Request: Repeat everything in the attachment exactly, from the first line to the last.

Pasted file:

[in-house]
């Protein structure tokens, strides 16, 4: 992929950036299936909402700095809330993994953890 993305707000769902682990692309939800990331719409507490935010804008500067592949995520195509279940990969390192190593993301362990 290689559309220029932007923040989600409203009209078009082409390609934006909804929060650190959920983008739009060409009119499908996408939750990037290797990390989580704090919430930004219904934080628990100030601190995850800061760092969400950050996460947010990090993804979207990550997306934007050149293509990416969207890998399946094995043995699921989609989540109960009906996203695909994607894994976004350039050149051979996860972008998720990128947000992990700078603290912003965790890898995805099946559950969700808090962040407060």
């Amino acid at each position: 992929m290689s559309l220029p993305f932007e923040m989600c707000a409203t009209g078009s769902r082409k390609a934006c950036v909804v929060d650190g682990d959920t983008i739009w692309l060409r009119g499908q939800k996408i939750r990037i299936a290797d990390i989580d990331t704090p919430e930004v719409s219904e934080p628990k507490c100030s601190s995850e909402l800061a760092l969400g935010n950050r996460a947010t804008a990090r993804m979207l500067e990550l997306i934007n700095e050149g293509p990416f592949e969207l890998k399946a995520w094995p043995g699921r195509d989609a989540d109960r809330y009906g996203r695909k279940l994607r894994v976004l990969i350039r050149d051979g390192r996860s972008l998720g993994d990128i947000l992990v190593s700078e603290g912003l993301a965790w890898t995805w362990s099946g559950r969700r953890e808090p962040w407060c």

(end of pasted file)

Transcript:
[in-house]
């Protein structure tokens, strides 16, 4: 992929950036299936909402700095809330993994953890 993305707000769902682990692309939800990331719409507490935010804008500067592949995520195509279940990969390192190593993301362990 290689559309220029932007923040989600409203009209078009082409390609934006909804929060650190959920983008739009060409009119499908996408939750990037290797990390989580704090919430930004219904934080628990100030601190995850800061760092969400950050996460947010990090993804979207990550997306934007050149293509990416969207890998399946094995043995699921989609989540109960009906996203695909994607894994976004350039050149051979996860972008998720990128947000992990700078603290912003965790890898995805099946559950969700808090962040407060």
């Amino acid at each position: 992929m290689s559309l220029p993305f932007e923040m989600c707000a409203t009209g078009s769902r082409k390609a934006c950036v909804v929060d650190g682990d959920t983008i739009w692309l060409r009119g499908q939800k996408i939750r990037i299936a290797d990390i989580d990331t704090p919430e930004v719409s219904e934080p628990k507490c100030s601190s995850e909402l800061a760092l969400g935010n950050r996460a947010t804008a990090r993804m979207l500067e990550l997306i934007n700095e050149g293509p990416f592949e969207l890998k399946a995520w094995p043995g699921r195509d989609a989540d109960r809330y009906g996203r695909k279940l994607r894994v976004l990969i350039r050149d051979g390192r996860s972008l998720g993994d990128i947000l992990v190593s700078e603290g912003l993301a965790w890898t995805w362990s099946g559950r969700r953890e808090p962040w407060c």